Latest news on the CLEVER Cities project
13 July 2022
Sandbek Housing Estate Residents Join CLEVER Cities in Building Green Façade
13 July 2022
„We see the beauty of butterflies, but rarely do we acknowledge the transformation required to get there.“ Maya Angelou
After four years of planning, Sandbek housing estate residents of all ages joined CLEVER cities in the planting of a butterfly shaped green façade. Under the guidance of two experienced gardeners, residents co-creatively planted 12 climber plants (Clematis and Knotweed) along the façade. Participants included two siblings from the flat directly opposite the façade who were eager to each plant one of the big 1.5 m high clematis plants and committed to taking care of watering for the foreseeable future. This willingness to look after the plants is a clear indicator of the successful co-management vision of CLEVER.
CLEVER organized an accompanying neighborhood gathering to celebrate the inauguration of the green façade and to raise awareness for the project. Highlights included a bouncy castle, a Loki-Schmidt-Foundation nature education program, and information on the benefits of green façades and intended outcomes of the CLEVER Cities project. Community was built over coffee and cake as children played and participated in greening their neighborhood.
Planning for the façade began in 2018, when CLEVER Cities and the local city-owned housing corporation SAGA met to discuss retrofitting building stock with cost-efficient green façades. The decision was made to co-finance a pilot green façade in the Sandbek housing estate, a site located within the CLEVER Cities project area. The purpose of the façade is to provide an opportunity to examine how the co-creation of green façades can not only provide more nature in the city, but also contribute to urban regeneration challenges such as 'health & well-being' and 'social cohesion & environmental justice'.
While green façade technology is well established and in and of itself no longer novel, there remain numerous challenges when implementing these kinds of projects. In this instance, the housing corporation was worried that allowing plants to grow directly on the wall surface would damage the selected building’s energy efficient insulation. Inclusion of an irrigation system was also rejected due to the high associated costs. As a result, the ideal solution was determined to be a 10 meter high free standing wall built 2 meters in front of the existing building. This approach allowed continued access to the outdoor staircase that leads to the basement and prevented the creation of dark areas that could be perceived as unsafe. Unfortunately, this design included concrete components that extended beyond the allowed development area, requiring a special permit and exemption. CLEVER Cities had to justify the urban value of the façade before approval for construction was issued. After winning approval, it became apparent that the design was extraordinarily costly, and the project was determined to no longer be feasible.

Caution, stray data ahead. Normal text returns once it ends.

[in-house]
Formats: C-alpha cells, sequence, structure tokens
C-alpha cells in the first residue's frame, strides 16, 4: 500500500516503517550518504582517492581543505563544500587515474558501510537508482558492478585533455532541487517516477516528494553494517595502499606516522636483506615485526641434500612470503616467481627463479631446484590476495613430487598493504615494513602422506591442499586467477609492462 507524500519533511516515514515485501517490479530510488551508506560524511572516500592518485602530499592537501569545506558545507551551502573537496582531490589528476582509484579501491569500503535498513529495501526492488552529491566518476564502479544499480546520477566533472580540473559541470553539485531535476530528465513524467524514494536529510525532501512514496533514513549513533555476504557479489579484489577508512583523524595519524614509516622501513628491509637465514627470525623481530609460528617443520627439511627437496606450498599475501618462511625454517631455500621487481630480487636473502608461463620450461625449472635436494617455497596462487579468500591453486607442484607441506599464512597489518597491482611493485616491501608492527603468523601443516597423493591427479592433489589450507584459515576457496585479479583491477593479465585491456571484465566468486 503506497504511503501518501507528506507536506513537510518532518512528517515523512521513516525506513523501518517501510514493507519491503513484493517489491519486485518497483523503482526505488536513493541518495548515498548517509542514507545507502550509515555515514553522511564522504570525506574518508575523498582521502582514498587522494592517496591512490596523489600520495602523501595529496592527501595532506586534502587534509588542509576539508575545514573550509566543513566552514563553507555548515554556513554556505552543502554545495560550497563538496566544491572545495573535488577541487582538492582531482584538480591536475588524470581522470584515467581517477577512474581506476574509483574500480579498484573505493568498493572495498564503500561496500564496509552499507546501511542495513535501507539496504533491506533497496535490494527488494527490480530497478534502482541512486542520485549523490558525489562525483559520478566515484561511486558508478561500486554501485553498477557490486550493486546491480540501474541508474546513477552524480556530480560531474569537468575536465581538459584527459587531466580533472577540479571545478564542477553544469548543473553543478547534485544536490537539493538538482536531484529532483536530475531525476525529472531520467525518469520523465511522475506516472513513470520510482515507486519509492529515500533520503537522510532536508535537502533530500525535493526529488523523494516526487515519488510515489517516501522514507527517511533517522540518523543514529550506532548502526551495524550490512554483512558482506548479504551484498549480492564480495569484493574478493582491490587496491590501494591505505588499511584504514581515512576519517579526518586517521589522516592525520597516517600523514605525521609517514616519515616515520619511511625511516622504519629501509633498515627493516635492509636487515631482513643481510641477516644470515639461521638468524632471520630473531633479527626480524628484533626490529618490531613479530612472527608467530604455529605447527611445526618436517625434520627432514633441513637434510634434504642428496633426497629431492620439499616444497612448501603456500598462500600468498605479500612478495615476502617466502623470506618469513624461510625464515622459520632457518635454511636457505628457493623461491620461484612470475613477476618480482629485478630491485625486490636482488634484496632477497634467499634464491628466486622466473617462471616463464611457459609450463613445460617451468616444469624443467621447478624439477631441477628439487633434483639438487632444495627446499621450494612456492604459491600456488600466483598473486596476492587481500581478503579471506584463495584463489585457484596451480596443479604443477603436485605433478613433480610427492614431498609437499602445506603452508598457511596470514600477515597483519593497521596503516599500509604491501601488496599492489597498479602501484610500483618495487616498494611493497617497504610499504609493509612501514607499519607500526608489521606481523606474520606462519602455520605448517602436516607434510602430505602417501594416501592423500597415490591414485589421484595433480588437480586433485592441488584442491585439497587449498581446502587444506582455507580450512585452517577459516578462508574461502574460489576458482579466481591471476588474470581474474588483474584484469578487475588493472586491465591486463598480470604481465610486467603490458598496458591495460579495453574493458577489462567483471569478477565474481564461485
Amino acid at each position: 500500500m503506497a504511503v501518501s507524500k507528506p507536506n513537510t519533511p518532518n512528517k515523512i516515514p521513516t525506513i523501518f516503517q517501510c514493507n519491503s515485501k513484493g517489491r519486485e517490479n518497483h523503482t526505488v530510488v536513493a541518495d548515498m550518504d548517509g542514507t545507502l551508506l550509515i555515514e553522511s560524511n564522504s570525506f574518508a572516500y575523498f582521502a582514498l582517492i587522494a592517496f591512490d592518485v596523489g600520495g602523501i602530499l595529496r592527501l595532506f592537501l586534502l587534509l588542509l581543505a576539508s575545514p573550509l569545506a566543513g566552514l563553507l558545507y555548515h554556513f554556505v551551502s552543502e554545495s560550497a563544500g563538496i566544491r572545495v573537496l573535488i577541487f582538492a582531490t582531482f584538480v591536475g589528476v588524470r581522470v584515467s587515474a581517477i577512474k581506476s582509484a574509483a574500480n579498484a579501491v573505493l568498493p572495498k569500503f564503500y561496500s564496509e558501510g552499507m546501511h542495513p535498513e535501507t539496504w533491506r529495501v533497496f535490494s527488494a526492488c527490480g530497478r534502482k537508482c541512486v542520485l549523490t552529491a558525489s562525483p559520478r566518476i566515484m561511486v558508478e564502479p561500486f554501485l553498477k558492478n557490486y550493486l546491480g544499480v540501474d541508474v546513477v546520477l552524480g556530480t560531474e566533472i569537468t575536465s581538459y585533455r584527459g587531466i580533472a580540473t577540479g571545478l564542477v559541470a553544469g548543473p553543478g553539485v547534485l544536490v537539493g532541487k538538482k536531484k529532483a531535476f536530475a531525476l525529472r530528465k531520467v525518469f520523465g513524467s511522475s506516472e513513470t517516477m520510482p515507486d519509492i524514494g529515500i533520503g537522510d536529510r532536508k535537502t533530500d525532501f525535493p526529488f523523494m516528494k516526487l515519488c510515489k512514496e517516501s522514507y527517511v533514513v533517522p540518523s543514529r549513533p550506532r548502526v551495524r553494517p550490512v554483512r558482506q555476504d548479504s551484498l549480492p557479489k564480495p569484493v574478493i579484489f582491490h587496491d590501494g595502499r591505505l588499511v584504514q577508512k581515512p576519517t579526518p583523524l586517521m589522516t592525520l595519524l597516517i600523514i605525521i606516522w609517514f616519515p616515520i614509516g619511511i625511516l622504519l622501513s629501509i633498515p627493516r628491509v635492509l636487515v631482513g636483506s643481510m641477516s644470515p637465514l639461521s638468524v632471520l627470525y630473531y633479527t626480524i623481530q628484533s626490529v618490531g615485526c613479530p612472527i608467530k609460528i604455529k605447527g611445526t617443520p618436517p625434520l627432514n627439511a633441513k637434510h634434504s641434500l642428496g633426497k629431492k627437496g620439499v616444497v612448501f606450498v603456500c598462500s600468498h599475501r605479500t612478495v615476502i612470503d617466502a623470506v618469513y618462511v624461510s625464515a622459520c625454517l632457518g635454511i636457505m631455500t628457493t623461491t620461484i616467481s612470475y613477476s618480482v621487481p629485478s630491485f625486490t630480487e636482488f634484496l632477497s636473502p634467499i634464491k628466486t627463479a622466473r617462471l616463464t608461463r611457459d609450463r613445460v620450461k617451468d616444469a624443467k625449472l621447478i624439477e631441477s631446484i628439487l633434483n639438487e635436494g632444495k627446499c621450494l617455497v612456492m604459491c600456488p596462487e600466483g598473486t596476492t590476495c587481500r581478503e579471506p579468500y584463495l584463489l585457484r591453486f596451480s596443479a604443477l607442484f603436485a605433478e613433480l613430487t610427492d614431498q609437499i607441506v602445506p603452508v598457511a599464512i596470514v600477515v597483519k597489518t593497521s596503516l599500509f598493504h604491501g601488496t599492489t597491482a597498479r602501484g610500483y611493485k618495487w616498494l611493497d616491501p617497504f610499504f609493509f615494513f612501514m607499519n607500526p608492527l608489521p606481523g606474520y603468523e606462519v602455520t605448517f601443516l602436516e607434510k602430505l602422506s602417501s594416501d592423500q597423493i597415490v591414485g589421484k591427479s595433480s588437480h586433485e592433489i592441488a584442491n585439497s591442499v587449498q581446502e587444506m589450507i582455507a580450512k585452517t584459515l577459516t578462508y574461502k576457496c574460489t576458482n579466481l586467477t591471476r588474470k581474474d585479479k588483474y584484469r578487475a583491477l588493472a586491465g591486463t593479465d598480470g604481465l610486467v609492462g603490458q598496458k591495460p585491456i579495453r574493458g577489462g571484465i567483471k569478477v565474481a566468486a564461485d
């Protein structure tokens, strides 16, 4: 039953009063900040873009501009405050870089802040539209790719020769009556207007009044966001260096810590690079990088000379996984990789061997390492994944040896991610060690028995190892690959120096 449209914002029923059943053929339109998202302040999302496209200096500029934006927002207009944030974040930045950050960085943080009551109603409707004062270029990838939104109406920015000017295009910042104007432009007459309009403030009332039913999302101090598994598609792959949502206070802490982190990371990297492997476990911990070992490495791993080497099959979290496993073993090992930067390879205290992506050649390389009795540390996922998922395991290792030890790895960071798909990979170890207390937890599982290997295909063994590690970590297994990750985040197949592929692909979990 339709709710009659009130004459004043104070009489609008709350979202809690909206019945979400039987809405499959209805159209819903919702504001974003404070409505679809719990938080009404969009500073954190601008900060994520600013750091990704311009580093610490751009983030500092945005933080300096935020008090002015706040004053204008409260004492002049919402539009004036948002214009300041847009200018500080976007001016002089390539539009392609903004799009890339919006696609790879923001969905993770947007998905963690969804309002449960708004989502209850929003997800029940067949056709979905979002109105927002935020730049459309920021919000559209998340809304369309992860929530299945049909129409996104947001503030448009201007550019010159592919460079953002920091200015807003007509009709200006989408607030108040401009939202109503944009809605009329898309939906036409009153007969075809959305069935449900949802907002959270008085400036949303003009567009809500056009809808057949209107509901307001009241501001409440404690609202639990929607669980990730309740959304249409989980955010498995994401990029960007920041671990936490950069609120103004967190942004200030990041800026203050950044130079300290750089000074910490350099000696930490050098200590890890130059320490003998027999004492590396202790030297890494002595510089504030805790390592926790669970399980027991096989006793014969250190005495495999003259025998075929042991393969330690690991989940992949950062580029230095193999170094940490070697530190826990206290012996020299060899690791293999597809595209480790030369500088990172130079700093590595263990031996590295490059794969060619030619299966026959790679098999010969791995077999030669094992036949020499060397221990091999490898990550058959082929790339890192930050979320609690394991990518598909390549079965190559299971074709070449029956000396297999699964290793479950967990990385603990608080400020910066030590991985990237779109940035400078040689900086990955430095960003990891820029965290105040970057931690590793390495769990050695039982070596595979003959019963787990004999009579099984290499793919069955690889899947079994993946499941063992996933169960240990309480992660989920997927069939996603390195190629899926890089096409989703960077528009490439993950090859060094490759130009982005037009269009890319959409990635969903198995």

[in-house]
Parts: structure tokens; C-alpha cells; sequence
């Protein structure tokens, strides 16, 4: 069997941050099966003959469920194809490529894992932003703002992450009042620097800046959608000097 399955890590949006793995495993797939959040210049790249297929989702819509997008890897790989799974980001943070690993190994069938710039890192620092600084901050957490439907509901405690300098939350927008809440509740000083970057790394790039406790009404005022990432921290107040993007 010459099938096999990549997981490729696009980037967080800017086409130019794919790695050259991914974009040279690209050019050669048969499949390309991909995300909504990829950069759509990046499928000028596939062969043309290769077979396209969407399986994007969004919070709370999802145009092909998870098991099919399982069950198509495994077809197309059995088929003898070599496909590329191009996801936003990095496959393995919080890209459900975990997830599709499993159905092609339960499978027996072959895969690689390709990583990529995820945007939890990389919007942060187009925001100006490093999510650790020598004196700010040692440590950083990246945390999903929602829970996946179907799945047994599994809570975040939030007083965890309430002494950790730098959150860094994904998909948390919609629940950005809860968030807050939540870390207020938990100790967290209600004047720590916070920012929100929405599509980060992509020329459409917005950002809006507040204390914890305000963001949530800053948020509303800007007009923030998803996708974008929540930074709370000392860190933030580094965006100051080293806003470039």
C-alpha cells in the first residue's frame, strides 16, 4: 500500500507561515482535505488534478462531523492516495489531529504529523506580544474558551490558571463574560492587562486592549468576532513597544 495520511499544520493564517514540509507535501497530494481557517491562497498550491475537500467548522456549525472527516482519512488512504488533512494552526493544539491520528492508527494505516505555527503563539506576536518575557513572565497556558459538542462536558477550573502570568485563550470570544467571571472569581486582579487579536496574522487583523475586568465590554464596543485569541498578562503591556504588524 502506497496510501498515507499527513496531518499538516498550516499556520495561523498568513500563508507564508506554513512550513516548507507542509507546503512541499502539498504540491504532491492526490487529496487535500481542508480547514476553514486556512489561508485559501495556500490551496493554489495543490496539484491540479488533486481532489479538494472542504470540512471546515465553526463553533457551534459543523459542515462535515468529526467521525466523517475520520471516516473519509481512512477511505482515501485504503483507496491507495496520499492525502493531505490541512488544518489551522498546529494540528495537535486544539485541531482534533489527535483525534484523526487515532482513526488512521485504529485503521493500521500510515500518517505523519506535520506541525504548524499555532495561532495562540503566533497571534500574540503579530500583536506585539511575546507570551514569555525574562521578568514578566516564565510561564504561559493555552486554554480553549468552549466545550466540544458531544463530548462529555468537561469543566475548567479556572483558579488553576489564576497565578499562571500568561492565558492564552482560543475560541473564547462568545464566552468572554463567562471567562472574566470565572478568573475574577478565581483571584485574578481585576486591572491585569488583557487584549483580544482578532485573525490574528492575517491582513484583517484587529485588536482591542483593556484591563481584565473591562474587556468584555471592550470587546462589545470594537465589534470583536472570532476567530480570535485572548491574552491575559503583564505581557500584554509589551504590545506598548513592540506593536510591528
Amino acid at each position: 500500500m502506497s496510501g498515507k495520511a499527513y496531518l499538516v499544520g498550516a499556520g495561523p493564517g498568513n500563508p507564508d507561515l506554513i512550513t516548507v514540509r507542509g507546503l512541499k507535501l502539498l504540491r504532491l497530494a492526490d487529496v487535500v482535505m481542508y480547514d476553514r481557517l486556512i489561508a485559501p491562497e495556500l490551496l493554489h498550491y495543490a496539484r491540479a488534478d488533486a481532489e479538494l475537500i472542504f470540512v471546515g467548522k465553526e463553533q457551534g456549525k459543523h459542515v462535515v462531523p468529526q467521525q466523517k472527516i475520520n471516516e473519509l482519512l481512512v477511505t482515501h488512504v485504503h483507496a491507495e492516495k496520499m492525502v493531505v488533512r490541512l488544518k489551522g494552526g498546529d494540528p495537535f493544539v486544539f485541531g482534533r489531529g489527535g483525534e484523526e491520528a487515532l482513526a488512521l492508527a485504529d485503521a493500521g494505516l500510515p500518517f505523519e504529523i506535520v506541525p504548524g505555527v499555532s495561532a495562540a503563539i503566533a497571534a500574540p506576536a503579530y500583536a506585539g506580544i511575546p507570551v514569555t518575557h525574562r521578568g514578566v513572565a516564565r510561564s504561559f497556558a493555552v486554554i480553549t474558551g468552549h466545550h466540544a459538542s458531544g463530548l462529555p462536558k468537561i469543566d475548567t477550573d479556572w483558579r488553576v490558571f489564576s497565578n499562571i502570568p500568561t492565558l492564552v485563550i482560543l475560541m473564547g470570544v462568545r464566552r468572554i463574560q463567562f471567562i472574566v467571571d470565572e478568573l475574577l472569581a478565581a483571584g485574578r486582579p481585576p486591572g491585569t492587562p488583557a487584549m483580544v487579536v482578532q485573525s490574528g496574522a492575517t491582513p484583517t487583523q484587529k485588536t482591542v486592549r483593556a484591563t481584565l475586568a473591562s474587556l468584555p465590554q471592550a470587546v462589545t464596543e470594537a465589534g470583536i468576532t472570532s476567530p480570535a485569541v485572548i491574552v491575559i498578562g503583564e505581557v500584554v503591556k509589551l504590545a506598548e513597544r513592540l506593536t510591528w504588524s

This is where the ingenuity of the CLEVER team and city partners came in. The decision was made to build a ground-based green facade with more affordable aluminum frames directly attached to the building façade and covered with lightweight metal fencing rods in order to provide climbing assistance for vines. This new design also presented CLEVER Cities with the opportunity to envision a more customizable shape for the climbing assistance frame at only a small extra cost. This was considered a big win: a co-determined and easily recognizable shape has the potential to foster more ownership and joy among the residents than a basic rectangular façade.
After a survey distributed to residents asking them to suggest edible plants for the green wall received little response, CLEVER changed their co-creation approach to an outdoor co-design event. This event took place at the site of the future green façade. Residents voted for their preferred motif, choosing between a simple rectangle, a fish (the area is called Fischbek), the local metro station icon, and a butterfly. COVID meant that a longer co-creation workshop was not possible. Still, over 70 votes were collected, with the butterfly motif, a symbol of biodiversity, the clear winner.
The challenges faced by the project didn’t end with the selection of the motif–material costs rose, supply chain issues continued, and finding a competitive construction bid proved tough. Still, approx. 100 people attended the inaugural event, making this a very successful co-creation event. Despite planning challenges, the housing corporation is open to replicating the façade throughout the housing estate and perhaps even in other parts of the city, should the façade be deemed ‘successful’ by inhabitants and project partners. There are at least 3 other buildings in the Sandbek area which have the exact same façade and have thus already been identified as potential candidates.
This project has also resulted in meaintful learning for similar initiatives. Clearly, co-creating nature-based solutions (NBS) can include a wide variety of challenges. It is important and often difficult to plan community appropriate co-creation strategies that appeal to a wide number of people and allow for meaningful participation. Co-creation processes need to be flexible and quick enough to react to unforeseen changes, be it in the design parameters or in the implementation schedule.
Butterfly Green Façade by "Sophio Konjaria-Christian"